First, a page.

The voltage measuring unit 16 measures a magnitude of the voltage outputted from the constant current power supply 11. The current measuring unit 17 measures a magnitude of the current outputted from the constant voltage power supply 12. The magnitude of the voltage outputted from the constant current power supply 11 is equal to a magnitude of the voltage applied to the skin, while the magnitude of the current outputted from the constant voltage power supply 12 is equal to a magnitude of the current running through the skin.

The controller 10 is composed of a microcomputer including CPU, ROM, RAM and the like. The controller 10 controls the operations of the glucose sensor 4, constant current power supply 11, constant voltage power supply 12 and switch circuit 13. Further, the controller 10 calculates a speed at which the glucose is extracted into the chamber 2 based on the output of the optical detector 4 c, and converts the calculated glucose-extracting speed into the blood-sugar level based on the outputs of the voltage measuring unit 16 and the current measuring unit 17.

When the blood-sugar level measuring device 1 is used, the subject places the main body 18 on the wrist, and fastens the band 19 onto the wrist to fix the blood-sugar level measuring device 1 thereto using the fixing tool 20. Thereby, the gelatinous members 8 and 9 and the chamber 2 are made to closely contact an epidermis 100 (FIG. 3), and the opening 2 a of the chamber 2 and the gelatinous members 8 and 9 are respectively disposed at a portion A and portions B and C. The portion A corresponds to a portion of the epidermis 100 having contact with the physiological salt solution 3 supplied into the chamber 2. The portion B corresponds to a portion of the epidermis 100 having contact with the gelatinous member 8. The portion C corresponds to a portion of the epidermis 100 in contact with the gelatinous member 9.

Below is described a principle by which the blood-sugar level measuring device 1 (controller 10) converts the glucose-extracting speed into the blood-sugar level based on the outputs of the voltage measuring unit 16 and the current measuring unit 17.

In general, it is known that a relationship among a glucose-extracting speed J of the glucose extracted from the body via the skin, a transmission factor P of the glucose with respect to the skin, a surface area S of a portion of the epidermis through which the glucose is transmitted and a concentration C of the glucose included in the tissue fluid in the body of the subject is represented by the following arithmetic expression (1) based on the diffusion principle.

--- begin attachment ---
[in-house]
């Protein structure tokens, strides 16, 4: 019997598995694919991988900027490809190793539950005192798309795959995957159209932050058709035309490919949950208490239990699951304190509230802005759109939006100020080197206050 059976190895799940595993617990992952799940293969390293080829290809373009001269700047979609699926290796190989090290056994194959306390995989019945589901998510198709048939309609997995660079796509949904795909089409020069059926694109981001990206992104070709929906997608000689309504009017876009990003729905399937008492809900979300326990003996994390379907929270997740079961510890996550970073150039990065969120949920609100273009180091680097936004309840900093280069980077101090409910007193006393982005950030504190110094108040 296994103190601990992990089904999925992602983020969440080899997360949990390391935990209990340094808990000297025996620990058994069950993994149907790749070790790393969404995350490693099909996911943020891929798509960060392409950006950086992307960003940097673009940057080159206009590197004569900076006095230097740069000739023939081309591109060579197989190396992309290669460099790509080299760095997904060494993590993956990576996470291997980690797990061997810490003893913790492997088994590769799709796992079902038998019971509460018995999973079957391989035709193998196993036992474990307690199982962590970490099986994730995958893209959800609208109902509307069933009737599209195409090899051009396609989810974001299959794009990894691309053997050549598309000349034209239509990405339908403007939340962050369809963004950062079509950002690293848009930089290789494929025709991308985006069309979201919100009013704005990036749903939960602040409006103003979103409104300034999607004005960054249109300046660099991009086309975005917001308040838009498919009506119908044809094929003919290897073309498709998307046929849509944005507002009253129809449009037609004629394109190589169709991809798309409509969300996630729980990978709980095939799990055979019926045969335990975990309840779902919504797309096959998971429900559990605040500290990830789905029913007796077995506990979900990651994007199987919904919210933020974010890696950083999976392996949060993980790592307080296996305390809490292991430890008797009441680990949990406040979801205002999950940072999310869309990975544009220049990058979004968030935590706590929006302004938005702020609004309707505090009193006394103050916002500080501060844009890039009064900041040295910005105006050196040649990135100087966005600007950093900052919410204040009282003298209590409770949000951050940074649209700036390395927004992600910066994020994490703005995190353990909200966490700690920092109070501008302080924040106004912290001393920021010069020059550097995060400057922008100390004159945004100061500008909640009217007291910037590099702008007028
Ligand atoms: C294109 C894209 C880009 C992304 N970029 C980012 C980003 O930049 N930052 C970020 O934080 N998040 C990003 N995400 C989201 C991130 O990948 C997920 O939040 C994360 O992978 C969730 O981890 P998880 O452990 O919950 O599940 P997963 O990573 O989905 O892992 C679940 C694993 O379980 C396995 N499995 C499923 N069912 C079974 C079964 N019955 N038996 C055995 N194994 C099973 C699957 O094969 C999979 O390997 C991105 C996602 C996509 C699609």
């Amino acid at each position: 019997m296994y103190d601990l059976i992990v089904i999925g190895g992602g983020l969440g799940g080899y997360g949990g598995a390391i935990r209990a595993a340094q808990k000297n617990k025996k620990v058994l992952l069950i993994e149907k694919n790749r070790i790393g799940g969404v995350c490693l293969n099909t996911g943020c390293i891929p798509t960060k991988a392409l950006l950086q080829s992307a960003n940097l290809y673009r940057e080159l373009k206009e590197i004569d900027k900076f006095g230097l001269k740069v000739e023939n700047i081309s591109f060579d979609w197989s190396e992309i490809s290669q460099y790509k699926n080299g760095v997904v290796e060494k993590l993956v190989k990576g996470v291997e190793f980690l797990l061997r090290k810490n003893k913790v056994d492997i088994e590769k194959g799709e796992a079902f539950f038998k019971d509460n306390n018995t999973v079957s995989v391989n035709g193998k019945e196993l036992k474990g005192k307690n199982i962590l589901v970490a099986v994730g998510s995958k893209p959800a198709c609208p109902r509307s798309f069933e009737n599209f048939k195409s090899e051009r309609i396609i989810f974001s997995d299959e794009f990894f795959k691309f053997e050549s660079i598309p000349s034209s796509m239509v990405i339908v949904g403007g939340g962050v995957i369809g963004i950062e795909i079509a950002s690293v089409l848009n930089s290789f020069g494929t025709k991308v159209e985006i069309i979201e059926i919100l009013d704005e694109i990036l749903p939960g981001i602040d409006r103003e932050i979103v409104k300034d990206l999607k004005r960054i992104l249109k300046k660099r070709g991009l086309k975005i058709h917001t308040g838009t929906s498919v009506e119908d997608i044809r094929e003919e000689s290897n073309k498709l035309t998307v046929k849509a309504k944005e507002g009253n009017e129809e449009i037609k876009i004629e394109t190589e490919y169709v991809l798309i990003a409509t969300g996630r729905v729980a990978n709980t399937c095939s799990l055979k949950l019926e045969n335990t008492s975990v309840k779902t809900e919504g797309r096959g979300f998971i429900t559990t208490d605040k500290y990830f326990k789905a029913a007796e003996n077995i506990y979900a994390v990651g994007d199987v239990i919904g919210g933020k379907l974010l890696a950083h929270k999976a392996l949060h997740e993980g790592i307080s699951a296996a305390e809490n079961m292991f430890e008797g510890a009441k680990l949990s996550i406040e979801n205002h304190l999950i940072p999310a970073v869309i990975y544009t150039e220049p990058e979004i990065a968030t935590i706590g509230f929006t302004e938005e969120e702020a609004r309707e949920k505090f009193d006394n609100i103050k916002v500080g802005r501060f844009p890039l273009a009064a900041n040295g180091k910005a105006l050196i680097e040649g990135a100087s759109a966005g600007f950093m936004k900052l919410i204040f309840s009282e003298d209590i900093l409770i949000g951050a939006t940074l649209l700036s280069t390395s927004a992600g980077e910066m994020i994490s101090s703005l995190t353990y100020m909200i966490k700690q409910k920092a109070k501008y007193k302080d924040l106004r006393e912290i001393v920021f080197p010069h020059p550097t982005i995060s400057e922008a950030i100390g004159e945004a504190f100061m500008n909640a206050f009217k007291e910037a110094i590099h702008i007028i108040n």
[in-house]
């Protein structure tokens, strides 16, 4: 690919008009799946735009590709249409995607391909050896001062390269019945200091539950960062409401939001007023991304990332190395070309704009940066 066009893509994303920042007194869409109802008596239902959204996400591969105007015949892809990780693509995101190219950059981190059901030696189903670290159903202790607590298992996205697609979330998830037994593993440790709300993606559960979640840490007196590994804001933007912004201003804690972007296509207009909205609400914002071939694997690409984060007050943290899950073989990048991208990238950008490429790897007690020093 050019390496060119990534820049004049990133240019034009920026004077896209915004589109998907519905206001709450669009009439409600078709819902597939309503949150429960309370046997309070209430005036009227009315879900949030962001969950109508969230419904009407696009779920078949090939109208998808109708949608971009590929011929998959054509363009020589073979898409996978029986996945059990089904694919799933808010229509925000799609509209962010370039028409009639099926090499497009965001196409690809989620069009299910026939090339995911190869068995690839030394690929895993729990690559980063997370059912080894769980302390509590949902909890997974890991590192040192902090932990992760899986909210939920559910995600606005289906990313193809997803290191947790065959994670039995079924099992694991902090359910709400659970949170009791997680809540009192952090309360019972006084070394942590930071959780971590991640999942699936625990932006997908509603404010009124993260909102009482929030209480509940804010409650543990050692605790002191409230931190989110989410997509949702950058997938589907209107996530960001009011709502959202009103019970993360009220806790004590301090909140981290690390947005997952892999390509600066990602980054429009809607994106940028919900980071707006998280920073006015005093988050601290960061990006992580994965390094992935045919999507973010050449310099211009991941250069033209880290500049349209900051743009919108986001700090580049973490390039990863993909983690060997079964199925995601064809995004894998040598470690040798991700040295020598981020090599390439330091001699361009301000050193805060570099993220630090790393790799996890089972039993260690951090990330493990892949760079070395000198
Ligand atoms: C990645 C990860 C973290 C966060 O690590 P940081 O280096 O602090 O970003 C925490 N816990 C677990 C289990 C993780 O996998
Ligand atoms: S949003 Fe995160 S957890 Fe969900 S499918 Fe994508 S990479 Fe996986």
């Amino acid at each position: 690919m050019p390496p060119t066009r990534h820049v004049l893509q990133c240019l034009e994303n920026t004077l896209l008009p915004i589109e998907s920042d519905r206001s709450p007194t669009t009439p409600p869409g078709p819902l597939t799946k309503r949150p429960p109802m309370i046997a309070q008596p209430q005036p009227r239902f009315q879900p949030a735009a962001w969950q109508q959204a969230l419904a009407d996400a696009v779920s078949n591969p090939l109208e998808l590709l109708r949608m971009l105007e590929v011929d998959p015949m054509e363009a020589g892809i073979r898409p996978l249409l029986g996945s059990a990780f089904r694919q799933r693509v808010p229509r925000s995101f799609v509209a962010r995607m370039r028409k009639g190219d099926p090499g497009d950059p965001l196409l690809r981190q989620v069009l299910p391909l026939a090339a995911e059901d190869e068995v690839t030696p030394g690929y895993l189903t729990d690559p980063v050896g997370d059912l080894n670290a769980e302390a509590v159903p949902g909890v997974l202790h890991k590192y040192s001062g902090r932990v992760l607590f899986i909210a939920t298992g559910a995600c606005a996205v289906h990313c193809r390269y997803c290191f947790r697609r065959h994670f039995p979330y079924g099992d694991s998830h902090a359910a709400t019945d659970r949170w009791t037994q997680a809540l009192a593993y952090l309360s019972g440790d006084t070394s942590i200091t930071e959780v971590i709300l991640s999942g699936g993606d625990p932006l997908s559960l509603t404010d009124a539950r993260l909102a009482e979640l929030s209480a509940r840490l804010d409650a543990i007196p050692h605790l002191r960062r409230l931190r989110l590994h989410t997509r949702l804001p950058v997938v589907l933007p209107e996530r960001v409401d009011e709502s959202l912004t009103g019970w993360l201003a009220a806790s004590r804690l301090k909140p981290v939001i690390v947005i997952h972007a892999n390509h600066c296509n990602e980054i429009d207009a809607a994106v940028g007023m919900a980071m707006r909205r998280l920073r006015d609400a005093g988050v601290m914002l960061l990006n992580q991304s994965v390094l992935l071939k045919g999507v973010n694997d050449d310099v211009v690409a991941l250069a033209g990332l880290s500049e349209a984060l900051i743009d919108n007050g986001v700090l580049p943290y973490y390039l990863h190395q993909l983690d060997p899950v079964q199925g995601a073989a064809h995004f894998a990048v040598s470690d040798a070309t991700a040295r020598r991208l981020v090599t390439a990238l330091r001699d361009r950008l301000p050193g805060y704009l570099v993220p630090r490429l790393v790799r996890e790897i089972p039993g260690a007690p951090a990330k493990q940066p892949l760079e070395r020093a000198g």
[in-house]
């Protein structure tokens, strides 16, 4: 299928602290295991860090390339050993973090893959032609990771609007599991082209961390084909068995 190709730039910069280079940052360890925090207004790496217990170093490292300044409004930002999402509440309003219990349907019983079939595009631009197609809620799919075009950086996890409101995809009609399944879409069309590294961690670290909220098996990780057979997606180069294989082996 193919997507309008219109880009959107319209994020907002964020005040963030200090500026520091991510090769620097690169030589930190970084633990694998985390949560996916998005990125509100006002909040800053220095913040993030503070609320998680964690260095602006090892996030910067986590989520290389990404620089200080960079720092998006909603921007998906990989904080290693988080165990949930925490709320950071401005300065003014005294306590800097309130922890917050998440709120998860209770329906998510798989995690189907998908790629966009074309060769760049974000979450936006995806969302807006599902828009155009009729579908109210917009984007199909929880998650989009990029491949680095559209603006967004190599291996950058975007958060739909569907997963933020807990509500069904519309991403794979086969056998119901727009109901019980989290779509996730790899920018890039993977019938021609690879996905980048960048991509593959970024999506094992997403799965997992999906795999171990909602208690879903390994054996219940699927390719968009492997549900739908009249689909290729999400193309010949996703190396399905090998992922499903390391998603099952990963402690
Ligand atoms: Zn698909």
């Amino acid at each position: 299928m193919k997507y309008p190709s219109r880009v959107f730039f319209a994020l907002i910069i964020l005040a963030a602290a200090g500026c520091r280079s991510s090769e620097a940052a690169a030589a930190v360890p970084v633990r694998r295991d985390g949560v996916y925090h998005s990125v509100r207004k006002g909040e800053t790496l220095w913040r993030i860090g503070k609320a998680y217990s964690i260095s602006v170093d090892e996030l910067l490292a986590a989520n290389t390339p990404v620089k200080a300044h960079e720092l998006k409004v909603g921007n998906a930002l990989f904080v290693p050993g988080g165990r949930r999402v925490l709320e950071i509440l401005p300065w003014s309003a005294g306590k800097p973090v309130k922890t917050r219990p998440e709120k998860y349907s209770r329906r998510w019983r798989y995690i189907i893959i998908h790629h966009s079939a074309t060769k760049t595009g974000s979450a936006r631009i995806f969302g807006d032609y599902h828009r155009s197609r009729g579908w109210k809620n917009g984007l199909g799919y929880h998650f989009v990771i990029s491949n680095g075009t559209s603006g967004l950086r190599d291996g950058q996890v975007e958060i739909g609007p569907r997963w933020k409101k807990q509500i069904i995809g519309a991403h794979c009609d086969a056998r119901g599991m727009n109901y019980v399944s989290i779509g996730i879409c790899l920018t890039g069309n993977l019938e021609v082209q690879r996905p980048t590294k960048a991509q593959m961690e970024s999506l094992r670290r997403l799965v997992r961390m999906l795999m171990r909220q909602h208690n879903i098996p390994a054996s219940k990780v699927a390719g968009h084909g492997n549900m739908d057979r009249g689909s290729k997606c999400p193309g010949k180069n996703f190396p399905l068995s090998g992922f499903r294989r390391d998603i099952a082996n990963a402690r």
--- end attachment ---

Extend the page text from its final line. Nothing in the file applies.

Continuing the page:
J=S×C×P  (1)

When the arithmetic expression (1) is changed, the glucose concentration C can be represented by the following arithmetic expression (2).
C=J/(S×P)  (2)

The tissue fluid is a body fluid including a fluid exuded from a blood capillary. The glucose-extracting speed J can be calculated by dividing the glucose amount in the chamber 2 after a predetermined time (T) has passed since the current supply starts in order to collect the glucose in the chamber 2 by the predetermined time (T). The glucose amount in the chamber 2 can be obtained by means of the glucose sensor 4.

It can be deemed that the concentration C of the glucose included in the tissue fluid (internal tissue fluid) existed in the body of the subject is equal to a concentration of the glucose included in blood existed in the body of the subject, that is the blood-sugar level.

For example, “Continuous Blood-Sugar Level Measuring Device” in the clinical test 39 (8): 894-897, 1995 by Makoto Kikuchi recites that the blood-sugar level corresponds to the concentration of the glucose included in the tissue fluid in the body of the subject.

When a value of the transmission factor P in the arithmetic expression (2) is obtained, the blood-sugar level (hereinafter, the blood-sugar level can be referred to as blood-sugar level C because the glucose concentration C and the blood-sugar level are equal as described above) can be calculated.

Here, the inventors of the present invention examined a method of obtaining the transmission factor P without collecting blood and found out that the transmission factor P was represented by a function of an electric conductivity (conductance) k (that is an inverse number of the electric resistance value) in the glucose-extracting portion of the skin and a magnitude of the current used for extracting the glucose.

FIGS. 4 through 6 are equivalent circuit diagrams for describing a method of obtaining the electric conductivity k in the portion A. In these drawings, reference symbols A, B and C respectively denotes the portions A, B and C shown in FIG. 3. Further, in these drawings, a reference symbol 100 denotes the epidermis, while a reference symbol 200 denotes a tissue disposed closer to the inside of the body than the epidermis 100.

As shown in FIG. 4, a direct current having a certain magnitude (constant current) is applied to between the portions A and B so as to measure a voltage value between the portions A and B. Next, the voltage value between the portions A and B is divided by the magnitude of the constant current applied to between the portions A and B so that an electric resistance value Rab is calculated. Here, the Rab is a sum of an electric resistance value Ra of the portion A of the epidermis, an electric resistance value Rb of the portion B of the epidermis and an electric resistance value Rd between the portions A and B in the tissue 200. The voltage value between the portions A and B may be an average value of the voltage values during a period when the current is applied to between the portions A and B or a voltage value at a predetermined timing during the period when the current is applied.